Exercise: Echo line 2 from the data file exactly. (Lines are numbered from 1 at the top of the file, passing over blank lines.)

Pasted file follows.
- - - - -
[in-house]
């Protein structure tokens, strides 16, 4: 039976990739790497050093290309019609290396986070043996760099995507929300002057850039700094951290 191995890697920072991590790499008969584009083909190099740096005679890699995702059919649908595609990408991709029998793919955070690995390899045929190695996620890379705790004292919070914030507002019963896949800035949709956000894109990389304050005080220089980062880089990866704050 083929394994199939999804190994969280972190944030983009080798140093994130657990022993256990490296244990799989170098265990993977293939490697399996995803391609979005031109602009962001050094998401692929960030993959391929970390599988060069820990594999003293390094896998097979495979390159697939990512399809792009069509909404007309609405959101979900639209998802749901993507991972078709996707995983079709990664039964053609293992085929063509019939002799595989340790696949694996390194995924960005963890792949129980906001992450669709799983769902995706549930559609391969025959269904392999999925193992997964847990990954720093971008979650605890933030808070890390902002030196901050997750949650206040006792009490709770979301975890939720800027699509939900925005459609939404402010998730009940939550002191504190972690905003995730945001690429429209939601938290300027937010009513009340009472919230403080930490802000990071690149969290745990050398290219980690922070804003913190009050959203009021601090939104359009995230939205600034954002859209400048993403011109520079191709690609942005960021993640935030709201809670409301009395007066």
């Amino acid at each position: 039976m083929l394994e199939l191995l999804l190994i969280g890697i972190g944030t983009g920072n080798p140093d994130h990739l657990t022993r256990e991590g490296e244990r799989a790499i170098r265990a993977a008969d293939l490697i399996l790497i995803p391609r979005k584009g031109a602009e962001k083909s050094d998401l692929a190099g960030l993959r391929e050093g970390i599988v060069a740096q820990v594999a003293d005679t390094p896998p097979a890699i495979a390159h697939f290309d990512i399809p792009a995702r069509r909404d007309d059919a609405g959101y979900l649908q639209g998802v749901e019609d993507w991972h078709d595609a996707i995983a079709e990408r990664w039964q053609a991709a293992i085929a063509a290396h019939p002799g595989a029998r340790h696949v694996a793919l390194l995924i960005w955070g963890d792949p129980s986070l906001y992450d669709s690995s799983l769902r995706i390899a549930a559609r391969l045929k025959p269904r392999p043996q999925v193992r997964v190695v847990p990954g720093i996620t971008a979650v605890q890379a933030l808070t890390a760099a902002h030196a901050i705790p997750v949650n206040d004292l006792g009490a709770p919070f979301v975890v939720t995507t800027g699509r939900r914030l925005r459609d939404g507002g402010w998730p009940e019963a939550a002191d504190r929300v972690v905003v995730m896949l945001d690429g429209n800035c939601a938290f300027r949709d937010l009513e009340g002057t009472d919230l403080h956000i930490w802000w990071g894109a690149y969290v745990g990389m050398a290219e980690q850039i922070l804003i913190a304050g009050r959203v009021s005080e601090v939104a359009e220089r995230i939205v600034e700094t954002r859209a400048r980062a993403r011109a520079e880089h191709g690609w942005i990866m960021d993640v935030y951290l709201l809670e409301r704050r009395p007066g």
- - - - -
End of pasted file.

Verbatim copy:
């Protein structure tokens, strides 16, 4: 039976990739790497050093290309019609290396986070043996760099995507929300002057850039700094951290 191995890697920072991590790499008969584009083909190099740096005679890699995702059919649908595609990408991709029998793919955070690995390899045929190695996620890379705790004292919070914030507002019963896949800035949709956000894109990389304050005080220089980062880089990866704050 083929394994199939999804190994969280972190944030983009080798140093994130657990022993256990490296244990799989170098265990993977293939490697399996995803391609979005031109602009962001050094998401692929960030993959391929970390599988060069820990594999003293390094896998097979495979390159697939990512399809792009069509909404007309609405959101979900639209998802749901993507991972078709996707995983079709990664039964053609293992085929063509019939002799595989340790696949694996390194995924960005963890792949129980906001992450669709799983769902995706549930559609391969025959269904392999999925193992997964847990990954720093971008979650605890933030808070890390902002030196901050997750949650206040006792009490709770979301975890939720800027699509939900925005459609939404402010998730009940939550002191504190972690905003995730945001690429429209939601938290300027937010009513009340009472919230403080930490802000990071690149969290745990050398290219980690922070804003913190009050959203009021601090939104359009995230939205600034954002859209400048993403011109520079191709690609942005960021993640935030709201809670409301009395007066």